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How to temper a buffer tank in multi-temp system?

I'm currently roughing in for a multi-temp, multi-boiler residential install. We've been advised to wire the indirect HWT as a CH call, so that it'll still heat if the master boiler goes down(NTI TFT boilers; only heat a DHW call with the master). The system has 3 fan coils and 7+ manifolds of micro-zoned in-floor. The in-floor will be pulling from a buffer tank.

My question is, what is the best way to temper SWT down for the in-floor? Injection pump the boiler side of the buffer? Injection pump the micro-zoned, in-floor side of the buffer? OR, ditch "tank stratification" and mix the buffer tank?

I'm going to try to post a diagram of what I was thinking(mix the buffer tank). I haven't posted a photo to a forum in 15+ years.

Comments

  • GroundUp
    GroundUp Member Posts: 1,907
    Mixing valve(s) on the buffer tank outlet before the radiant zones is the most obvious solution
  • hot_rod
    hot_rod Member Posts: 22,118
    What is your primary goal with the buffer? handle the micro zones, extend run cycle, store enough to not fire boilers?

    The buffer could run at whatever the load is requiring via outdoor reset, or it could just maintain at 180, to cover DHW. The minimum tank temperature would depend on what those fan coils were sized for, SWT. Possibly 130- 140 minimum SWT?

    To maximize the mod cons it would be nice to size everything for 120 SWT at design. IF you need 180, you lose your condensing efficiencies.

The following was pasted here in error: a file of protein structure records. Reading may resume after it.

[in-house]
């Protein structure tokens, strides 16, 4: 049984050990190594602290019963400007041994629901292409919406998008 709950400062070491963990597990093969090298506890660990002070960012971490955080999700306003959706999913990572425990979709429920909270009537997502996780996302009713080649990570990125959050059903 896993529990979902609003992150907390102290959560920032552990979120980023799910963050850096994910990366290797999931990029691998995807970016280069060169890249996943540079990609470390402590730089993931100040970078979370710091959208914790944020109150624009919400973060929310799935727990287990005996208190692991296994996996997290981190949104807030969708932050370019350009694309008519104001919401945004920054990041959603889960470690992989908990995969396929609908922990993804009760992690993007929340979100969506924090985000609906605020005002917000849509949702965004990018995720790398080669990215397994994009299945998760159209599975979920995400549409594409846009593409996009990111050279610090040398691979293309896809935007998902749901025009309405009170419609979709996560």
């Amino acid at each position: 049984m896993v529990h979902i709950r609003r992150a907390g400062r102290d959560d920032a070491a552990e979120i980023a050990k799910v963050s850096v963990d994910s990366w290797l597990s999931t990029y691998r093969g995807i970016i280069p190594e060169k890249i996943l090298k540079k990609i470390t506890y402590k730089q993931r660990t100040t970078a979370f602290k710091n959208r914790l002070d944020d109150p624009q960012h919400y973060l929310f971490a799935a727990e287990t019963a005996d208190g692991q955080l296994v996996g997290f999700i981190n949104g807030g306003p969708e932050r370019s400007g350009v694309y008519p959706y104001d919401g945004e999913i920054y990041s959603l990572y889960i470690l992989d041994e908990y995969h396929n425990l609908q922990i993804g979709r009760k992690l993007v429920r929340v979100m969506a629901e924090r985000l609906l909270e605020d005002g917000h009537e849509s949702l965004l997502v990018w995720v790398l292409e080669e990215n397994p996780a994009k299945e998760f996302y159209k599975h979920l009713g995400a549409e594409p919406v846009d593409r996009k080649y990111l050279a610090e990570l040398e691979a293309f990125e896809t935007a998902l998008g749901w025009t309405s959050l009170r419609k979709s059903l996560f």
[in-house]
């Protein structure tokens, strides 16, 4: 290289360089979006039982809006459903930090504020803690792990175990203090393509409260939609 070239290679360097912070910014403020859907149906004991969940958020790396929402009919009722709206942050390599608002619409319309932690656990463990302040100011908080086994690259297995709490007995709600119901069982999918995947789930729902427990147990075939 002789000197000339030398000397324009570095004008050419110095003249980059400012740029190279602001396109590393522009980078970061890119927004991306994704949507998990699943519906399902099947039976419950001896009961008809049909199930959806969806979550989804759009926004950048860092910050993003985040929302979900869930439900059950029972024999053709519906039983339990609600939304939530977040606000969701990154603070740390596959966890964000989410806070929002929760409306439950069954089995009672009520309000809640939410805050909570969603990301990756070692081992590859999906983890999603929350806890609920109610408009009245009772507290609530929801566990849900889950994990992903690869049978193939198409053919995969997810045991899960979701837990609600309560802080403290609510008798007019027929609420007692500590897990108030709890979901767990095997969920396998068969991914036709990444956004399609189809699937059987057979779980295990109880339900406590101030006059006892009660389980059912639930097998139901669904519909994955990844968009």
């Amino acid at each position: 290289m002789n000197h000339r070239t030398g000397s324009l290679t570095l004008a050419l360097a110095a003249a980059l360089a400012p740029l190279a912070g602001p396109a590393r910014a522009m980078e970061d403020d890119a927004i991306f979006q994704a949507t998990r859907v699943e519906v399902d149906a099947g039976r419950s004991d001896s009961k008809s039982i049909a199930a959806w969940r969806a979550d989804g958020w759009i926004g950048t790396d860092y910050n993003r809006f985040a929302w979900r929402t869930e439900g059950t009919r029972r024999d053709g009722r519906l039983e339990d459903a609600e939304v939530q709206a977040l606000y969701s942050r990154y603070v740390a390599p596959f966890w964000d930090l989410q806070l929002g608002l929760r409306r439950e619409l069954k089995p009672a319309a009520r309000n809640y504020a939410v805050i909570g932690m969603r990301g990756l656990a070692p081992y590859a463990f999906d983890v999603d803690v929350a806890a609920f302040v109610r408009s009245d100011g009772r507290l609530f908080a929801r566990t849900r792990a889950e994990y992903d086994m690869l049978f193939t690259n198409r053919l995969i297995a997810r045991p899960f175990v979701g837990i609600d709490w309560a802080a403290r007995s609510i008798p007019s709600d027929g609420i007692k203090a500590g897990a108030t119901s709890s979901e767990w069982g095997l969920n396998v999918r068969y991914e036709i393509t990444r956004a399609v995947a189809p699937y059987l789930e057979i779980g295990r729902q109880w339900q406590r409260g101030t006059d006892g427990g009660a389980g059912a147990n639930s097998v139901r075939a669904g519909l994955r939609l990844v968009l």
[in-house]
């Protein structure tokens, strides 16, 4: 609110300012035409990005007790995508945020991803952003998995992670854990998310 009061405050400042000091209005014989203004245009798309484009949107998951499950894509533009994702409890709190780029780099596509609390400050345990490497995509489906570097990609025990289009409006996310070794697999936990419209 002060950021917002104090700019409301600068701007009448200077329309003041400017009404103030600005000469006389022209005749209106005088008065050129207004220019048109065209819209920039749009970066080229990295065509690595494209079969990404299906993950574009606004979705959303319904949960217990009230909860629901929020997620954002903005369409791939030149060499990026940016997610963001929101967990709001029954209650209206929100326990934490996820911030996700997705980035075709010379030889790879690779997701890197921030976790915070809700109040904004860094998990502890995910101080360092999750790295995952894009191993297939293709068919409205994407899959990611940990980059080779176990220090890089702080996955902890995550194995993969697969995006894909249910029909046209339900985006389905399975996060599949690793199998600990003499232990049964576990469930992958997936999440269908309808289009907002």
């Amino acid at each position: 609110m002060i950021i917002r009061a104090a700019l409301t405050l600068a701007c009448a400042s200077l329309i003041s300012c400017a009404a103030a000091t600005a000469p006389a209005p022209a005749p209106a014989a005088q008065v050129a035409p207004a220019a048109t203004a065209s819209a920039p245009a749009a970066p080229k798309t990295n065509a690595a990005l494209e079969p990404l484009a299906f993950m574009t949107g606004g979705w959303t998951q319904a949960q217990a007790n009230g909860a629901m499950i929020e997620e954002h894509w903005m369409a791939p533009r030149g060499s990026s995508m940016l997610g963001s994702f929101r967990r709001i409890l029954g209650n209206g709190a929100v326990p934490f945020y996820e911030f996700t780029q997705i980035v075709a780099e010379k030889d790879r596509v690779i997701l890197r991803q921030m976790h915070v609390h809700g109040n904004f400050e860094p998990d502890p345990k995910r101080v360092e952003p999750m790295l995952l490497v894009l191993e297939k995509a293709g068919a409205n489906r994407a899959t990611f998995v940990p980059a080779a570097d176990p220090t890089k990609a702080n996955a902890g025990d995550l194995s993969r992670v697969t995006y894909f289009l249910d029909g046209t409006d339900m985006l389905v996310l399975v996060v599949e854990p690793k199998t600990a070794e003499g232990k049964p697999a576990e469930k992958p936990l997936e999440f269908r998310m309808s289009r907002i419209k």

A two pipe buffer looks like this. When all loads are calling probably little if any flow into the boiler, it all goes to loads.

    As loads drop off the tank gets recharged until it reaches setpoint. On the next heat call flow is from the hot buffer to the load, boilers are controlled from the tank sensor. You are basically building a large water content boiler(s)

    Low temperature loads could be by a manual mixer that floats with ODR.
    A thermostatic valve.
    A motorized mixer
    injection mixing, not so common anymore.

    If you are going to run the system on ODR, a manually set mixer is super simple.
    Depending on the size of the low temperature loads and if you run the tank at setpoint 180, a thermostatic, or motorized mixer on it's own ODR curve.

    So some pros and cons
    A tank at high temperature give you the most drawdown with firing boilers, but cost you boiler efficiency, may as well use a cast boiler if that is the intent :) It would also allow DHW at any point in the heating cycle, assuming the boilers are sized for all loads running?
    If the boilers are sized just for heating on design day, you want to prioritize DHW call.
    Bob "hot rod" Rohr
    trainer for Caleffi NA
    Living the hydronic dream